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Five steps women can take to boost their numbers in the c-suites

Although women hold a growing number of high profile positions in large corporations, they are still a tiny minority on the top executive floor known as the c-suites where titles often start with the word “chief.”

The Wall Street Journal, citing a study by Catalyst, a non-profit organization that seeks to advance women in business, reports that in 2011 women held just 14.1 percent of executive officer positions in Fortune 500 companies.

Yet in many business schools, women make up half the classes. In accounting, women are 55 percent of new graduates but only 17 percent of partners in accounting firms, according to Joann Cleaver, president of Wilson-Taylor Associates, a Chicago-based strategic communications firm that conducts an annual survey.

Why the low numbers? Many observers cite a variety of factors including the reticence of many women to trumpet their successes.

But the barriers are not insurmountable. Here are a few steps women can take to climb the corporate ladder:

1. Take on the tough assignments

“For women to shine, they have to be willing to take the stretch assignments,” says Elle Kaplan, CEO and founding partner of Lexion Capital Management LLC, a New York-based investment firm. “They have to be willing to take the difficult tests. It’s an easy way to shine in firms that can be bureaucratic.”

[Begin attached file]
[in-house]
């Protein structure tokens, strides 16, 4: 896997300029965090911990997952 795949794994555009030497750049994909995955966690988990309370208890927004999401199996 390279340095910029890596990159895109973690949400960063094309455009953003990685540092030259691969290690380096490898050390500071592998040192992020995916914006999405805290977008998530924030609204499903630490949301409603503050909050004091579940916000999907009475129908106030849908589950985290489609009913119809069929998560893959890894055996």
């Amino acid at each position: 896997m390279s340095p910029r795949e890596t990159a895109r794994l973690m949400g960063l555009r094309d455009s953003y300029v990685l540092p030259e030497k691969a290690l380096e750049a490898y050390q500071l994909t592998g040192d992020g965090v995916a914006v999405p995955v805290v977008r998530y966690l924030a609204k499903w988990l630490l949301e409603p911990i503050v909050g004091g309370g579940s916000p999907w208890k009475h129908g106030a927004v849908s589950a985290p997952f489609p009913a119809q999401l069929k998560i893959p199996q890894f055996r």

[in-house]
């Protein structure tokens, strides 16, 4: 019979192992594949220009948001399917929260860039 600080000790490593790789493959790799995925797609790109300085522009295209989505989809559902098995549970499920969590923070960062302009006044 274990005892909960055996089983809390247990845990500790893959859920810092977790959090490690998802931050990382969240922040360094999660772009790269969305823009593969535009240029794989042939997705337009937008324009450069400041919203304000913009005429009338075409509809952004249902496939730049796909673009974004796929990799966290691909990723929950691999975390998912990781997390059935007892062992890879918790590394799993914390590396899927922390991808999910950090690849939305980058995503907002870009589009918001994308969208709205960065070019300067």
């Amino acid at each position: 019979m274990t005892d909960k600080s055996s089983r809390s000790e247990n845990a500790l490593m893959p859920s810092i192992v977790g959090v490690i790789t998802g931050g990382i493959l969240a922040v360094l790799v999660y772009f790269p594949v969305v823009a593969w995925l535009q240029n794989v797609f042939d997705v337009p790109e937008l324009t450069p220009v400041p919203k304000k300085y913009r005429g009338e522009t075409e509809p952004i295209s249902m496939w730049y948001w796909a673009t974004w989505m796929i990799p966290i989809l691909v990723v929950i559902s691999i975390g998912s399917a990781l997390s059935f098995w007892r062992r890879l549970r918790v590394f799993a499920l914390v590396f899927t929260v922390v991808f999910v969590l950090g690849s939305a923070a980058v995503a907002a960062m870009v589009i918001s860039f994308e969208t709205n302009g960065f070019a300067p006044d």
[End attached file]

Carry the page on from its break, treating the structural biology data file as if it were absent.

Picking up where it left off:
2. Use each task to prove yourself

“In my very first job, I looked at every chance as a test,” says Kaplan. “I told myself I had to get a 100. I often found I was teaching things to my manager. If you do that quietly and in a way that makes them look good, they like that. I brought value and I went above and beyond. If something needed to get done fast, I raced. The most important thing for me was operating at my very best.”

3. Get a champion

Find someone in the organization who helps you tell your story and who advocates forcefully for you. “You need to have an ally,” says Lucy Rosen, owner of SmartMarketing Communications in Garden City, New York and founder of Women on the Fast Track, a women’s business networking group. “This is important especially for young women. They need to have somebody on their team, to help them and to guide them. If you don’t have a champion, that’s a downfall.”

Kaplan suggests getting a mentor. “It doesn’t have to be a woman,” she says, adding that you need someone who can “help you navigate career decisions.”

4. Network

Seek out other women for guidance, support and tips. “Web sites such as Meetup can be great resources to make professional contacts,” says Andrew Schrage, founder of Money Crashers, an online personal finance guide.

5. Study those at the job who’ve worked their way up

“If they are golf players and you don’t play golf, that’s a big mistake,” says Rosen. “Put yourself in a position where you’re going to be noticed. That does not mean sitting behind the registration table at events. If people take off early on Fridays to fish, then you need to know how to hook worms. If you want to really stand out, you need to look to who you want to aspire to and emulate their actions.”

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